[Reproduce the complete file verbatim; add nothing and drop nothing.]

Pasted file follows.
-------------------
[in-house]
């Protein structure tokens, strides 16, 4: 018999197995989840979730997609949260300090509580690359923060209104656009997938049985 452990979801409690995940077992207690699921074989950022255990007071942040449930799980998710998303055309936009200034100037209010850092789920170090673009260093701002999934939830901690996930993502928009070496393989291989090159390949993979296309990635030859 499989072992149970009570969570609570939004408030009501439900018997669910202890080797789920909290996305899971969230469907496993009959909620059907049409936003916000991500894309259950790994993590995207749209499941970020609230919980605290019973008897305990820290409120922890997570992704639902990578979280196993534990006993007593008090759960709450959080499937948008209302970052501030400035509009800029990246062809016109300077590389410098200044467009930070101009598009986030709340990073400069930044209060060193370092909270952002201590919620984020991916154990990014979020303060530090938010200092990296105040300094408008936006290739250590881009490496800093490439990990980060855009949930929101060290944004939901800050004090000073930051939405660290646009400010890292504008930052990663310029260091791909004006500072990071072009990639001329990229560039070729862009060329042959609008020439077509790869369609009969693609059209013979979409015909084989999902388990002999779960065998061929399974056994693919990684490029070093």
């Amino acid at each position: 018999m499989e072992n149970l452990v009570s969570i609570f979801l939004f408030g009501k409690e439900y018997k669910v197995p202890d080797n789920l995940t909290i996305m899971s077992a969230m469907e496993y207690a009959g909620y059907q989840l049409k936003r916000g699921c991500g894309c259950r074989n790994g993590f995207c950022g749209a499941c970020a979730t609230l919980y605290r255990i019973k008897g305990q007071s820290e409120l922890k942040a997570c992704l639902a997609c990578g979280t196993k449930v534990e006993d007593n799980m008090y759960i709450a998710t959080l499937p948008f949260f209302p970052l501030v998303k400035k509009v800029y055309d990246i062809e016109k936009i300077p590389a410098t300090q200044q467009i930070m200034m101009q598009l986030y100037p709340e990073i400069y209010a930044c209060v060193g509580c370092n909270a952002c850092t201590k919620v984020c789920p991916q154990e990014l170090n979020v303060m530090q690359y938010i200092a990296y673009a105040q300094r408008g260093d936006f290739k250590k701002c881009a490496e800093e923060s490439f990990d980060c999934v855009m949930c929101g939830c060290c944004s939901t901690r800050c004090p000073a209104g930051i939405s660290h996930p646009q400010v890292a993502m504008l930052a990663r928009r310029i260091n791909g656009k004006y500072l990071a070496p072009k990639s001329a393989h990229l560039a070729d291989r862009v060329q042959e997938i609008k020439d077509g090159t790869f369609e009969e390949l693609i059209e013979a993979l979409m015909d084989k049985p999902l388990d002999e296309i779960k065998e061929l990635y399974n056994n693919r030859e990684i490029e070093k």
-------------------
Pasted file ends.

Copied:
[in-house]
């Protein structure tokens, strides 16, 4: 018999197995989840979730997609949260300090509580690359923060209104656009997938049985 452990979801409690995940077992207690699921074989950022255990007071942040449930799980998710998303055309936009200034100037209010850092789920170090673009260093701002999934939830901690996930993502928009070496393989291989090159390949993979296309990635030859 499989072992149970009570969570609570939004408030009501439900018997669910202890080797789920909290996305899971969230469907496993009959909620059907049409936003916000991500894309259950790994993590995207749209499941970020609230919980605290019973008897305990820290409120922890997570992704639902990578979280196993534990006993007593008090759960709450959080499937948008209302970052501030400035509009800029990246062809016109300077590389410098200044467009930070101009598009986030709340990073400069930044209060060193370092909270952002201590919620984020991916154990990014979020303060530090938010200092990296105040300094408008936006290739250590881009490496800093490439990990980060855009949930929101060290944004939901800050004090000073930051939405660290646009400010890292504008930052990663310029260091791909004006500072990071072009990639001329990229560039070729862009060329042959609008020439077509790869369609009969693609059209013979979409015909084989999902388990002999779960065998061929399974056994693919990684490029070093």
């Amino acid at each position: 018999m499989e072992n149970l452990v009570s969570i609570f979801l939004f408030g009501k409690e439900y018997k669910v197995p202890d080797n789920l995940t909290i996305m899971s077992a969230m469907e496993y207690a009959g909620y059907q989840l049409k936003r916000g699921c991500g894309c259950r074989n790994g993590f995207c950022g749209a499941c970020a979730t609230l919980y605290r255990i019973k008897g305990q007071s820290e409120l922890k942040a997570c992704l639902a997609c990578g979280t196993k449930v534990e006993d007593n799980m008090y759960i709450a998710t959080l499937p948008f949260f209302p970052l501030v998303k400035k509009v800029y055309d990246i062809e016109k936009i300077p590389a410098t300090q200044q467009i930070m200034m101009q598009l986030y100037p709340e990073i400069y209010a930044c209060v060193g509580c370092n909270a952002c850092t201590k919620v984020c789920p991916q154990e990014l170090n979020v303060m530090q690359y938010i200092a990296y673009a105040q300094r408008g260093d936006f290739k250590k701002c881009a490496e800093e923060s490439f990990d980060c999934v855009m949930c929101g939830c060290c944004s939901t901690r800050c004090p000073a209104g930051i939405s660290h996930p646009q400010v890292a993502m504008l930052a990663r928009r310029i260091n791909g656009k004006y500072l990071a070496p072009k990639s001329a393989h990229l560039a070729d291989r862009v060329q042959e997938i609008k020439d077509g090159t790869f369609e009969e390949l693609i059209e013979a993979l979409m015909d084989k049985p999902l388990d002999e296309i779960k065998e061929l990635y399974n056994n693919r030859e990684i490029e070093k």